Acacia Surridge-Hill, a huge fan of Frozen, died as it was snowing outside, and was due to become a big sister in just a matter of weeks as her mum and stepdad are expecting a baby girl
A six-year-old girl has tragically died of cancer after her parents noticed a difference in her face while she was sat down at a family meal.
Acacia Surridge-Hill had a scan which revealed she had a rare brain tumour in September 2020.
Her mum, Carly Surridge, 32, stepdad Ben Hardy, 26, and brother Landon Surridge-Hill, nine, are heartbroken after she died on Sunday, November 28.
She was due to be a big sister in just a matter of weeks as Carly and Ben are expecting a baby girl in January, reports Stoke-on-TrentLive. It was snowing as the Frozen fan passed away, her mum said, adding they “will always think of her when it snows”.
The family first realised that there was something wrong with Acacia when they were eating together.
She was diagnosed with a rare brain tumour after Carly and Ben noticed one of her eyes was almost closed, and her mouth was slanted on one side.
After a trip to her GP, Acacia was diagnosed with Bell’s Palsy, but Carly pushed for a scan and doctors found a mass on her brain.
After more scans and an operation, Acacia was diagnosed with a diffuse midline glioma H3K27M – an aggressive, incurable cancer – and she underwent gruelling radiotherapy to slow the tumour’s growth.
Carly said: “She was diagnosed in September last year and we were told she could have 12 months to live, but that it was more likely to be six to nine months.
“In the end, she lived for 15 months from when she was first ill. She was very brave, very strong and very determined.
“Three weeks ago they told us she had weeks to live, so we knew it was coming, but we didn’t know when. She stayed at home with us and we looked after her. We didn’t want to be without family and friends close by.
“She had lost all mobility and was completely paralysed. She had a special support chair called a PPod that was like her little throne. She sat in there during the day and slept in our room at night.
“At the end she was very quiet and sleepy, which felt very strange because she was always like a little whirlwind going 100 miles an hour. She wasn’t in any pain and she just went so peacefully.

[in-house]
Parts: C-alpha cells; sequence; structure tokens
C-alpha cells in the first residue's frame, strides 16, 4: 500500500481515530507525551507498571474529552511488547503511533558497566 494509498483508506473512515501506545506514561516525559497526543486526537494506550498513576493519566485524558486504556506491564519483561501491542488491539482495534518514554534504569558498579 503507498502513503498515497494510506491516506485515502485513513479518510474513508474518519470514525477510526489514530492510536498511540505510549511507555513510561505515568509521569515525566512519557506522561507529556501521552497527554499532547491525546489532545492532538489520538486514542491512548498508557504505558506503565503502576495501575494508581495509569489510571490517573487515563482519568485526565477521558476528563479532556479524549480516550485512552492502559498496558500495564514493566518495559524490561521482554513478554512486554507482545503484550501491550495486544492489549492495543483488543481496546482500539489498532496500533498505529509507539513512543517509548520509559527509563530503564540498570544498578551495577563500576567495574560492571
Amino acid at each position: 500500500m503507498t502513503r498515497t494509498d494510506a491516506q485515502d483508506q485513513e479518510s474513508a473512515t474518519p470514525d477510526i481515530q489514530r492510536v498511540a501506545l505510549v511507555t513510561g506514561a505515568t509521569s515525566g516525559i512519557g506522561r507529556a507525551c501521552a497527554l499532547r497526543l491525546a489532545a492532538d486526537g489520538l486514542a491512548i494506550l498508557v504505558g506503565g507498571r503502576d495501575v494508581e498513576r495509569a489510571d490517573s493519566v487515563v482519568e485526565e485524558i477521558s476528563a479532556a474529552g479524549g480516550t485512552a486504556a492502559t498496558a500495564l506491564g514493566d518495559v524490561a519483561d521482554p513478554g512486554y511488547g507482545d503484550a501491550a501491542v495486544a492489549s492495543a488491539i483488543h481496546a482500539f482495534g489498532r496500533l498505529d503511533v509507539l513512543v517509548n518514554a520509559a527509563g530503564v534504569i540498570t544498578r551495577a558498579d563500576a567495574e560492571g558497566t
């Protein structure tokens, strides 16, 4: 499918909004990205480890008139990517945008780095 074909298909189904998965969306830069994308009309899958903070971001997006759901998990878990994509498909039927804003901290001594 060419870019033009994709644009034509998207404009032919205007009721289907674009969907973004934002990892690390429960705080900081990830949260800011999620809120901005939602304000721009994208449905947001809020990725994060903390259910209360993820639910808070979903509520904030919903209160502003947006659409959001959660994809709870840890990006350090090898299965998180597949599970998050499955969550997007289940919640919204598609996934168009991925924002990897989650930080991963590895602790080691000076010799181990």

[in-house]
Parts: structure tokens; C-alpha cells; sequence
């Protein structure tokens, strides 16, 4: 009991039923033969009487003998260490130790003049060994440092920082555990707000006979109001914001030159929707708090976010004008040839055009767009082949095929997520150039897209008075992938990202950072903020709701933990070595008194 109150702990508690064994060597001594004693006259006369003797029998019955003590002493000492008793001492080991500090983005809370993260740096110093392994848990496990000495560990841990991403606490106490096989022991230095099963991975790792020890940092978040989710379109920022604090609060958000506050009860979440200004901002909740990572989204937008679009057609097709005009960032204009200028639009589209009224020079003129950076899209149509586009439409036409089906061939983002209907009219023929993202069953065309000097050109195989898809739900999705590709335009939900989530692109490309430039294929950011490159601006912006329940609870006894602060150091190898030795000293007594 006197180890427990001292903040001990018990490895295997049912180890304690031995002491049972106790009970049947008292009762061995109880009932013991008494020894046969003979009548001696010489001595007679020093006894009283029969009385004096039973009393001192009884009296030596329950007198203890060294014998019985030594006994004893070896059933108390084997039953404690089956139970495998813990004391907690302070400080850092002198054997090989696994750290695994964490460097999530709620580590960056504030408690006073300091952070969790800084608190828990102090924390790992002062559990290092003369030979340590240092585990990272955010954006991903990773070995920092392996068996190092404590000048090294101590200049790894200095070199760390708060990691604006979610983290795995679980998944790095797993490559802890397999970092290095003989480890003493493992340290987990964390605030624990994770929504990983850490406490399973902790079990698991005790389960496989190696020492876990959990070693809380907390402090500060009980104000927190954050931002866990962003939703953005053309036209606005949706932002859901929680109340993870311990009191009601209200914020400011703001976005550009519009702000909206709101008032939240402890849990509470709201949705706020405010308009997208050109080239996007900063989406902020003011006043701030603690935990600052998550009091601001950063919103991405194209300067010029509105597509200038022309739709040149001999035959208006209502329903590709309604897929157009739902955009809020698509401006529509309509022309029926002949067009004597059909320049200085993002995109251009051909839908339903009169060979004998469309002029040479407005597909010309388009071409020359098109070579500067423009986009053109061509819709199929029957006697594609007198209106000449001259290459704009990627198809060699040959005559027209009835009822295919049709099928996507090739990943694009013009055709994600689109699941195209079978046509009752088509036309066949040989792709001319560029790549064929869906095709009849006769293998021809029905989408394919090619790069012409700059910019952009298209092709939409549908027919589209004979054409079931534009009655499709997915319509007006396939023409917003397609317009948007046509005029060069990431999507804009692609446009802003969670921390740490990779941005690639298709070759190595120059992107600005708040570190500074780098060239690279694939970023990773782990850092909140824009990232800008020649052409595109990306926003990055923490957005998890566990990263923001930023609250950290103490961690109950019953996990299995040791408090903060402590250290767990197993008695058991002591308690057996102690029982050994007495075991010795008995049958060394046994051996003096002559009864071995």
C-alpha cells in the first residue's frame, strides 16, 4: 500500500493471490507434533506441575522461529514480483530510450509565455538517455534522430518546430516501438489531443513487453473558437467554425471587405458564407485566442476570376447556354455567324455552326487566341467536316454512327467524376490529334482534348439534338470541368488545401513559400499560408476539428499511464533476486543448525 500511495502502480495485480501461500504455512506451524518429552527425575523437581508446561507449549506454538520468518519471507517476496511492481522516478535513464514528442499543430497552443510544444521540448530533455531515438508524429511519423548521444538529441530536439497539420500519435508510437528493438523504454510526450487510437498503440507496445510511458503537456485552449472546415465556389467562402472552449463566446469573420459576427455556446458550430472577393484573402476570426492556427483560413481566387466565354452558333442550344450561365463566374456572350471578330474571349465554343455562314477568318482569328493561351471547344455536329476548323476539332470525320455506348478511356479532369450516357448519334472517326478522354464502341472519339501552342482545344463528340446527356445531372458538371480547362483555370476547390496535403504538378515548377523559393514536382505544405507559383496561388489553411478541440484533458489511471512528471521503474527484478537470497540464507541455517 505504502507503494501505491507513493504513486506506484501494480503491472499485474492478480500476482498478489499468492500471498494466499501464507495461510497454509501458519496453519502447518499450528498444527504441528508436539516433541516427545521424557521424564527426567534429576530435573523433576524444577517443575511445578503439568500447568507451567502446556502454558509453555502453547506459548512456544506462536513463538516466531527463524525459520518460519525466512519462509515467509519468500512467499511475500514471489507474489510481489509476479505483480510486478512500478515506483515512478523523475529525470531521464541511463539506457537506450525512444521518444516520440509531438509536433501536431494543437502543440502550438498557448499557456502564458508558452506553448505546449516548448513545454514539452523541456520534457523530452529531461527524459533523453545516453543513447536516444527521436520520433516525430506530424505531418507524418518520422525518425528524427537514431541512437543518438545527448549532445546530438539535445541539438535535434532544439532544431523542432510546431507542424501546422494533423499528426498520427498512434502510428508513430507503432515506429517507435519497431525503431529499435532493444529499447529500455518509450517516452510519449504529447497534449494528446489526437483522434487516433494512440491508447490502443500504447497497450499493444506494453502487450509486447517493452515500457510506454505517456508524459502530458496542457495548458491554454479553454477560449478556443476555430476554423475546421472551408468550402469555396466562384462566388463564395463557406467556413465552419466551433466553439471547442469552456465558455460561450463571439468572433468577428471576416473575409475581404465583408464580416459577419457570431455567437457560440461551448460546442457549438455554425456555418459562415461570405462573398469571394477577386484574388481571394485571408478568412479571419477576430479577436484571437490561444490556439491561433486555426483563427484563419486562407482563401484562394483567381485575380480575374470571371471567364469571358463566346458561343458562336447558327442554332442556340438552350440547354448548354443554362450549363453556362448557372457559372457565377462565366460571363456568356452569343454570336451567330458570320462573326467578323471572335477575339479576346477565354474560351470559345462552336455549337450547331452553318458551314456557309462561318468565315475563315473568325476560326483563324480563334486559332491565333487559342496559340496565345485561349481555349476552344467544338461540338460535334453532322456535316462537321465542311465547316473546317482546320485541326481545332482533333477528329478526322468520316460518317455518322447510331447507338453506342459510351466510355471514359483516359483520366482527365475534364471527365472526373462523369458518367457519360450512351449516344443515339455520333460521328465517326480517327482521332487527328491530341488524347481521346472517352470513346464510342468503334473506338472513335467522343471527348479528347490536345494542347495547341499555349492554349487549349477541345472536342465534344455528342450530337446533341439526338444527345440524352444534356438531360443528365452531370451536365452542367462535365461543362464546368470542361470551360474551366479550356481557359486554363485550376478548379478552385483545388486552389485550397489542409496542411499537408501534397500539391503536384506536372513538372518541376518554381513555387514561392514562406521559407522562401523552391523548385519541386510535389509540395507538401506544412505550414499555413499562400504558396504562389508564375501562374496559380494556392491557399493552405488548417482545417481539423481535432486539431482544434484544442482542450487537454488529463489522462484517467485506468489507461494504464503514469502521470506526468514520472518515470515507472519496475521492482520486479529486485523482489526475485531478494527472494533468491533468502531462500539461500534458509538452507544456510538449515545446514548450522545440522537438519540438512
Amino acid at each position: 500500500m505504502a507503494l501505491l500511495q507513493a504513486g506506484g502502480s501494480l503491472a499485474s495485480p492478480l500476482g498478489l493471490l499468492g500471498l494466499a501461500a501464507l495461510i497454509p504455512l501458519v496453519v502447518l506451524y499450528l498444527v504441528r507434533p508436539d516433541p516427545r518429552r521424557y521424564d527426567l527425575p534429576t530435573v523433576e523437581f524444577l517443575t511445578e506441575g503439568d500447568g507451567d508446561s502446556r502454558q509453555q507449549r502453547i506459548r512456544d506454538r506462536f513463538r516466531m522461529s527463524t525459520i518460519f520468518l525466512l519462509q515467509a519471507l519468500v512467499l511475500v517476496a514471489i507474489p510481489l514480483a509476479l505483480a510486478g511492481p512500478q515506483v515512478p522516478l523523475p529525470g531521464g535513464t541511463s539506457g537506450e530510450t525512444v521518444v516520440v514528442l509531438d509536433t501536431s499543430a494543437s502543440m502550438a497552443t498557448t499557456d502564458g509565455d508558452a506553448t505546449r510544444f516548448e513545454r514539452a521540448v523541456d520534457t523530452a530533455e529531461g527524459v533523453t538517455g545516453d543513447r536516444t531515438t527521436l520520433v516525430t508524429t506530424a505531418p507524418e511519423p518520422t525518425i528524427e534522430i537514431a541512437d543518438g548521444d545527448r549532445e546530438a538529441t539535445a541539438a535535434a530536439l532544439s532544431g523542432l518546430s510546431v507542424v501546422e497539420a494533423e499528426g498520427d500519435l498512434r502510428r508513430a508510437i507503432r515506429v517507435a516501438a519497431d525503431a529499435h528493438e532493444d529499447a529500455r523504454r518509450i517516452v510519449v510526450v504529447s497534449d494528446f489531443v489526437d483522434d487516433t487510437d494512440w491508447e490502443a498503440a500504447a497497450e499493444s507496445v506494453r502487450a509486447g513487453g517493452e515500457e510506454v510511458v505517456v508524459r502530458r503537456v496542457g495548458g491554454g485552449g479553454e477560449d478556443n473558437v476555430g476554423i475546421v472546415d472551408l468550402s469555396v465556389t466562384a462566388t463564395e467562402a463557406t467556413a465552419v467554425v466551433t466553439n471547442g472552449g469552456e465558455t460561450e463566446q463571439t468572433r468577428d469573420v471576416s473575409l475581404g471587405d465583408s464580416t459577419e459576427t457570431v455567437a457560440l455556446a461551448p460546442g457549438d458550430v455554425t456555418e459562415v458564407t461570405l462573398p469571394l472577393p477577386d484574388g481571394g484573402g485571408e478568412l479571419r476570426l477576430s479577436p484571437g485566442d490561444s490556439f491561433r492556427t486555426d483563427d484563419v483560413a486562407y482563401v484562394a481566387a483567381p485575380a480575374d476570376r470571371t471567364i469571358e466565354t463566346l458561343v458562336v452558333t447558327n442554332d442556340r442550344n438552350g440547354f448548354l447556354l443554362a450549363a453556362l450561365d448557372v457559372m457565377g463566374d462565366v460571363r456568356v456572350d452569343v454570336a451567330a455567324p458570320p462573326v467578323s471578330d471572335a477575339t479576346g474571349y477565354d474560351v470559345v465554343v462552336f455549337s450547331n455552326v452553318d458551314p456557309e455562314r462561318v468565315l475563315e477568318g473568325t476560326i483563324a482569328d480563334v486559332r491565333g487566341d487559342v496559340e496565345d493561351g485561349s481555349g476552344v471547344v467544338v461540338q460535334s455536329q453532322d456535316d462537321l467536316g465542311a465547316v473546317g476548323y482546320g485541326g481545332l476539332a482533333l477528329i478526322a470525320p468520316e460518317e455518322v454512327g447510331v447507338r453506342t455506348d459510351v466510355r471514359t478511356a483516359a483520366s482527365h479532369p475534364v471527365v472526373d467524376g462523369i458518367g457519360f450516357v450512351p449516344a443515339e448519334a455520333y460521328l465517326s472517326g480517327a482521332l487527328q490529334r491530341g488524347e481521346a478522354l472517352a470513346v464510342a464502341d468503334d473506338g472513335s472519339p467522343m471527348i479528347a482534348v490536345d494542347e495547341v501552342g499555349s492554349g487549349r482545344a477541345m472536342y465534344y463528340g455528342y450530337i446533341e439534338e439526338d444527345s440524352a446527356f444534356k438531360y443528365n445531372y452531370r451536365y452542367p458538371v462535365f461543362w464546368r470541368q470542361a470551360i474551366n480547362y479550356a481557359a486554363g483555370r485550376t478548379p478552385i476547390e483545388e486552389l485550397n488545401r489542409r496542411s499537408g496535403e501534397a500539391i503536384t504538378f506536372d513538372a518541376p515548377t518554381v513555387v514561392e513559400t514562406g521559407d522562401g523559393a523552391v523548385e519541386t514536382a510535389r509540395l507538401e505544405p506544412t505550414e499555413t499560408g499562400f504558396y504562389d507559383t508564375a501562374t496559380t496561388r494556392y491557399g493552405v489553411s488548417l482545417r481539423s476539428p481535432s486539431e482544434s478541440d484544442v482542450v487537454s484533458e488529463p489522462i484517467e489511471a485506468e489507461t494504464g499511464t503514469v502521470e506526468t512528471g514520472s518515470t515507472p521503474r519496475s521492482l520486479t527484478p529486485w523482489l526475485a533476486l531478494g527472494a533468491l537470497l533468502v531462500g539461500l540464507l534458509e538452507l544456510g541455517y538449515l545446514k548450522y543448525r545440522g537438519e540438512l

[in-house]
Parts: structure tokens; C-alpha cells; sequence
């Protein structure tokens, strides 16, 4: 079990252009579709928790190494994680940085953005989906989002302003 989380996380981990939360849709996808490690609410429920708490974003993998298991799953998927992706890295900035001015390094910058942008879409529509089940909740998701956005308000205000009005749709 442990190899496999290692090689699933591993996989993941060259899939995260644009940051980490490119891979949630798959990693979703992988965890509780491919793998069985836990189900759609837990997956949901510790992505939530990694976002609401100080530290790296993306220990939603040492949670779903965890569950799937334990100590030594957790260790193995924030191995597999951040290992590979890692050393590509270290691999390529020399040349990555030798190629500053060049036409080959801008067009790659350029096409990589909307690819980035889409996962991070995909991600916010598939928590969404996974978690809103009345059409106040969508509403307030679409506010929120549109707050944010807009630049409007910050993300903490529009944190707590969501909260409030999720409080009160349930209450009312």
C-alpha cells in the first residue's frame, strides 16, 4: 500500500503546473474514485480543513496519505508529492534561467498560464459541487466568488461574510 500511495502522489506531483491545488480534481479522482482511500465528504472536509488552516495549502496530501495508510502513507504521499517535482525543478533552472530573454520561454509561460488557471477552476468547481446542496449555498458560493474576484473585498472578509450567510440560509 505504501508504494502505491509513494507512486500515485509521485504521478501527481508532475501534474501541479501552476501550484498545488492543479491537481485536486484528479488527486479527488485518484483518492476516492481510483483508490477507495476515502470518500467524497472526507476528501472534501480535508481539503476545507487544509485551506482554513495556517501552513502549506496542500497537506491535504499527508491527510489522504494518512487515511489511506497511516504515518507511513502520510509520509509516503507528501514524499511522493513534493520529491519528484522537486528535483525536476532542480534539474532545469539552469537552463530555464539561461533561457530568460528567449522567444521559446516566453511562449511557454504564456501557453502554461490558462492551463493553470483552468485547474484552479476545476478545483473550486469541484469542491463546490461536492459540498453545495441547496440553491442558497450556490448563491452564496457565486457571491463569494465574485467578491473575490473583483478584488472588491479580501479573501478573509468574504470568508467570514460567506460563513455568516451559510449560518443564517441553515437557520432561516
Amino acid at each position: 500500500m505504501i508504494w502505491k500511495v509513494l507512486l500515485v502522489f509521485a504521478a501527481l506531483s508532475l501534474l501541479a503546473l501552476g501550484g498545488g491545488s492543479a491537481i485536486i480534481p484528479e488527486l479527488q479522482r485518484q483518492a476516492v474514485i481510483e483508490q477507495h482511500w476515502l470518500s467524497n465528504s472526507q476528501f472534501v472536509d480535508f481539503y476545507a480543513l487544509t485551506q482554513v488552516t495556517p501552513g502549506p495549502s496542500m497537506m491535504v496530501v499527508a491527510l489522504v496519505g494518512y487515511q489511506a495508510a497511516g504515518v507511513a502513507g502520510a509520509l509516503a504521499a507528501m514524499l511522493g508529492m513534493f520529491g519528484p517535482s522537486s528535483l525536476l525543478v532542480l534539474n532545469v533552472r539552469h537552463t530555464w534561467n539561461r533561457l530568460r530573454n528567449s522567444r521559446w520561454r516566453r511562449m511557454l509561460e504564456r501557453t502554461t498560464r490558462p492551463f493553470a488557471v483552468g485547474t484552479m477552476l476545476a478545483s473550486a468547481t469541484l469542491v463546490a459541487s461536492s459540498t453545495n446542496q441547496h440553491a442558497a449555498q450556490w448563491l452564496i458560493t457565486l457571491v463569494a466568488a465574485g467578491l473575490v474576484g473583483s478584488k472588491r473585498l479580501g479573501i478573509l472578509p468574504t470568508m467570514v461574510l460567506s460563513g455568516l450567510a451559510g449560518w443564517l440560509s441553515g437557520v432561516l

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“She was always a star, shining bright, and she’s still doing that now. She was adorable and so friendly. She was a wonderful girl and I am very, very proud of her. I couldn’t be more proud.”
Carly told how she was a big fan of Frozen and passed away with it snowing outside.
She said: “Acacia loved Disney and her favourites were Anna and Elsa from Frozen. On the Sunday when she went it was snowy, which was just perfect. It was meant to be that way. She was our ice queen and we will always think of her when it snows.
“She was looking forward to being a big sister. We are having a little girl and we really feel she is a gift from Acacia. She will always be looking down on her.
“I’m absolutely devastated, but I’m happy that she’s not going through this anymore and that she can be free.”
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Acacia died at her home in Crewe supported by the team from Wirral’s Clare House Children’s Hospice.
In April more than 80 staff from Acacia and Landon’s school Wistaston Academy in Crewe cycled a total of almost 1,000 miles on exercise bikes – the distance from Crewe to Disneyland Paris and back – to raise money to send Acacia and her family on the trip of a lifetime.
More than £15,000 was raised on a GoFundMe page, but sadly Acacia was too unwell to travel abroad and the family instead took trips to Blackpool, Wales and to see Disney on Ice to make memories together.
Some of the money raised is going towards giving Acacia a funeral fit for a Disney princess, and a horse and carriage will bring her to the service, which takes place at Crewe Crematorium on Monday, December 13, at 12.15pm.
Mourners are asked to dress colourfully as a celebration of Acacia’s life, and any donations will go to Claire House Children’s Hospice in Bebington, the Wirral, whose team supported the family to care for Acacia at home.
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Dominique Griffiths, principal of Wistaston Academy, paid tribute to the six-year-old’s courage and said she would never be forgotten.
She said: “Since her diagnosis in September 2020, Acacia has shown nothing but courage, incredible bravery and a zest for life, even during the toughest of times. Her infectious smile and laugh never failed to light up the room.
“From her very first day in school, Acacia’s passion for learning shone and even in her final months, her love of colouring and stories never wavered. We will remember her for her creativity, vibrant personality and all things Disney; she will be always be our very own princess.
“Our thoughts are with her family, who have become incredibly close to the school community during this last year. Their strength, positivity and resilience can only be described as inspirational. Acacia, Landon and her family will always hold a special place within our hearts and our school family.
“In due course, there will be a celebration of Acacia’s life and a permanent place of reflection for all those that knew her. Acacia, you will never be forgotten.”